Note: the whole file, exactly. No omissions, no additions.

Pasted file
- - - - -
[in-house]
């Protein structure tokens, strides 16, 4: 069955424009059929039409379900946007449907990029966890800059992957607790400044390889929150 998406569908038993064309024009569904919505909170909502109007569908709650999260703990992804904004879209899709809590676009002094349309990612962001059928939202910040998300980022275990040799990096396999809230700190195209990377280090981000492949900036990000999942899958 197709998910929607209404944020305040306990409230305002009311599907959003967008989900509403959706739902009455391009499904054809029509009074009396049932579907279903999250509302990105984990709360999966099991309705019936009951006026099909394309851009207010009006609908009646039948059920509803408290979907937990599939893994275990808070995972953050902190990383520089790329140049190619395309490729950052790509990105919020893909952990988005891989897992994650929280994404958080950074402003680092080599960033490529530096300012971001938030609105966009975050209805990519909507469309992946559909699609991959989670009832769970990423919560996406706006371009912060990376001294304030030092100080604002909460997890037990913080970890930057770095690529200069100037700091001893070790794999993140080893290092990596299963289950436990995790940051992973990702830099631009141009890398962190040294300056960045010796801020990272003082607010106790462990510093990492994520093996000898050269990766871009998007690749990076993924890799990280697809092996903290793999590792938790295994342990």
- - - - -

[in-house]
């Protein structure tokens, strides 16, 4: 069955424009059929039409379900946007449907990029966890800059992957607790400044390889929150 998406569908038993064309024009569904919505909170909502109007569908709650999260703990992804904004879209899709809590676009002094349309990612962001059928939202910040998300980022275990040799990096396999809230700190195209990377280090981000492949900036990000999942899958 197709998910929607209404944020305040306990409230305002009311599907959003967008989900509403959706739902009455391009499904054809029509009074009396049932579907279903999250509302990105984990709360999966099991309705019936009951006026099909394309851009207010009006609908009646039948059920509803408290979907937990599939893994275990808070995972953050902190990383520089790329140049190619395309490729950052790509990105919020893909952990988005891989897992994650929280994404958080950074402003680092080599960033490529530096300012971001938030609105966009975050209805990519909507469309992946559909699609991959989670009832769970990423919560996406706006371009912060990376001294304030030092100080604002909460997890037990913080970890930057770095690529200069100037700091001893070790794999993140080893290092990596299963289950436990995790940051992973990702830099631009141009890398962190040294300056960045010796801020990272003082607010106790462990510093990492994520093996000898050269990766871009998007690749990076993924890799990280697809092996903290793999590792938790295994342990």